Twelve tests were conducted on reinforced concrete beams with three steel fiber-volume fractions (0, 0.5, and 0.75%), three shear span-depth ratios (2, 3, and 4), and two concrete compressive strengths (31 and 65 MPa). The results demonstrated that the nom- inal stress at shear cracking and the ultimate shear strength increased with increasing fiber volume, decreasing shear span- depth ratio, and increasing concrete compressive strength. As the fiber content increased, the failure mode changed from shear to flexure. The results of 139 tests of fiber-reinforced concrete beams with- out stirrups were used to evaluate existing and proposed empirical equations for estimating shear strength. The test population included beams with a wide range of beam properties, but most of the beams were small. The evaluation indicated that the equations developed by Narayanan and Darwish and the equations proposed herein provided the most accurate estimates of shear strength and the onset of shear cracking. For the proposed procedure, the ratio of the measured strength to the calculated strength had a mean of 1.00 and a coefficient of variation of 15%.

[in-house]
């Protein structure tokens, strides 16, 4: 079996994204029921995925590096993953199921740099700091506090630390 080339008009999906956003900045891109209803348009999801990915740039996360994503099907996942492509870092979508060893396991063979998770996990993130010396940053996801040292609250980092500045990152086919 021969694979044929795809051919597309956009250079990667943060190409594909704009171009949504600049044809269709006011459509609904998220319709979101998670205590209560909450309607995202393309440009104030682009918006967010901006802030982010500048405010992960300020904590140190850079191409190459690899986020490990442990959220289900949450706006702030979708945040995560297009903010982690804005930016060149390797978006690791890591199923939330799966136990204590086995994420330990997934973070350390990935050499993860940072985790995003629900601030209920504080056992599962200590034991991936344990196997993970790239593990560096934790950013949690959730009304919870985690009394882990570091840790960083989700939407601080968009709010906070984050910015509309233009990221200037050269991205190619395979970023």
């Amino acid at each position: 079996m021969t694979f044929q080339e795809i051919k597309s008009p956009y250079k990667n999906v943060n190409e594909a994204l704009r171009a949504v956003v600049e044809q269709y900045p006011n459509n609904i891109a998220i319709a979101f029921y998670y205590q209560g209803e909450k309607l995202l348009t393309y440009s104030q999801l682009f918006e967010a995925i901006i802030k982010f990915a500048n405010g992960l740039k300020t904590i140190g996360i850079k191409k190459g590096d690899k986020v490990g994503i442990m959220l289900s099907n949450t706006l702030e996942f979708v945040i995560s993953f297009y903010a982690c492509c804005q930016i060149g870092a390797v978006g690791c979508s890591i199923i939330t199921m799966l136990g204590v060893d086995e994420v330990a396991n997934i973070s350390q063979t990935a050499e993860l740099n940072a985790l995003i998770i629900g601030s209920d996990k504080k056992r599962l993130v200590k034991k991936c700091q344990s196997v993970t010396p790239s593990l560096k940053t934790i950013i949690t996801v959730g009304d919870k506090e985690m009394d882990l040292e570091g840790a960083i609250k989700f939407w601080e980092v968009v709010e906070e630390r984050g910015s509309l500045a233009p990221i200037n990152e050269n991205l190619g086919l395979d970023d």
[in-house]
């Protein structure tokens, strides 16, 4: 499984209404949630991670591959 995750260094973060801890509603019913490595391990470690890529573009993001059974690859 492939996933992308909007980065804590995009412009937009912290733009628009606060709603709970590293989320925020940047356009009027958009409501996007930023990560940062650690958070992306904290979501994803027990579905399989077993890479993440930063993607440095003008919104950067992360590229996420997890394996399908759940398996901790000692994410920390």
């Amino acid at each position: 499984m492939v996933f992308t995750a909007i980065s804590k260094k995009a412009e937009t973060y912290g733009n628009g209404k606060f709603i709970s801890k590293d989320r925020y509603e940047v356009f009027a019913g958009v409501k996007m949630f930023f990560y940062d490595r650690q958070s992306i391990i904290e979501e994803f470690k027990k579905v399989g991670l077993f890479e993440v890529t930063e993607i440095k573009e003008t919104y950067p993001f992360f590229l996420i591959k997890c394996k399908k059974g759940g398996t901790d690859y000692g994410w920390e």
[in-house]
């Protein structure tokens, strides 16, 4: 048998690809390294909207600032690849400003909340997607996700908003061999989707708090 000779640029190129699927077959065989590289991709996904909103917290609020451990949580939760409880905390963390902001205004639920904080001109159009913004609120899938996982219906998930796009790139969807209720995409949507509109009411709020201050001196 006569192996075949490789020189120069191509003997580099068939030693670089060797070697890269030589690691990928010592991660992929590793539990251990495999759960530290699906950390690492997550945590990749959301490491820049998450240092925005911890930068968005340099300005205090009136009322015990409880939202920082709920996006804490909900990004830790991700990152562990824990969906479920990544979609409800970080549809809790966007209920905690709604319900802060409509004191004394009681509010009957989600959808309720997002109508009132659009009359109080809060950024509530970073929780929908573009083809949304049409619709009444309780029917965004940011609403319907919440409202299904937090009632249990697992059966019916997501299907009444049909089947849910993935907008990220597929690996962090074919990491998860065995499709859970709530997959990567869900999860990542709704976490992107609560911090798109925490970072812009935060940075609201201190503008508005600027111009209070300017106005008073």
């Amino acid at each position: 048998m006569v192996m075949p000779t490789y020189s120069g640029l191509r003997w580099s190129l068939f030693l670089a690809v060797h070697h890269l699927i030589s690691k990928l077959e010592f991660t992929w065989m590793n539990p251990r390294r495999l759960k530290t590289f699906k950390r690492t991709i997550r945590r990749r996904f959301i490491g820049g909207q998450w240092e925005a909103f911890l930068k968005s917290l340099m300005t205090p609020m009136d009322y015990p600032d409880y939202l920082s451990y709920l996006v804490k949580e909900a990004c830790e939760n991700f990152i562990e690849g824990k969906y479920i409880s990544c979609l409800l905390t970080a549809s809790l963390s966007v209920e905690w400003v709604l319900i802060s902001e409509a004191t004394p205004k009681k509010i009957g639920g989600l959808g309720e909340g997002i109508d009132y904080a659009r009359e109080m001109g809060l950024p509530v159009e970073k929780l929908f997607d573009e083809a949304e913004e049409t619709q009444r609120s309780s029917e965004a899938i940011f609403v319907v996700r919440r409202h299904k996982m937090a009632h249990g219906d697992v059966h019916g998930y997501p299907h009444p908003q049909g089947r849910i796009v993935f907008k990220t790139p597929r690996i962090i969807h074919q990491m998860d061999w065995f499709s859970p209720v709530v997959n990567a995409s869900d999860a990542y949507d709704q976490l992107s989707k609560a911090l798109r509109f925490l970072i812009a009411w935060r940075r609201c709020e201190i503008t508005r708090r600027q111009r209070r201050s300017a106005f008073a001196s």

The addition of steel fibers to a reinforced concrete beam is known to increase its shear strength and, if sufficient fibers are added, a brittle shear failure can be suppressed in favour of more ductile behavior.1,2 The increased shear strength and ductility of fiber-reinforced beams stems from the post- cracking tensile strength of fiber-reinforced concrete. This residual strength also tends to reduce crack sizes and pacings. The use of steel fibers is particularly attractive for high-strength concrete, which can be elatively brittle without fibers, or if conventional stirrups can be eliminated, which reduces reinforcement ongestion. The literature describes numerous studies of rectangular, fiber-reinforced beams without stirrups,2-21 of which 163-18 were reviewed by Adebar et al.2 Batson, Jenkins, and Spat- ney performed the first large experimental study of such beams,4 which included 42 tests of fiber-reinforced beams with- out stirrups that failed in shear. Subsequent investigations of normal-strength concrete6,7,9-17 (primarily in the 1980s) and high-strength concrete3,5,19,21(primarily in the 1990s) con- firmed the effectiveness of adding steel fibers and identified key parameters that affect shear strength. The increase in shear strength can vary drastically depending on the beam geometry and material properties. For example, in tests reported by Narayanan and Darwish,13 the increase in shear strength attributable to steel fibers varied from 13 to 170%.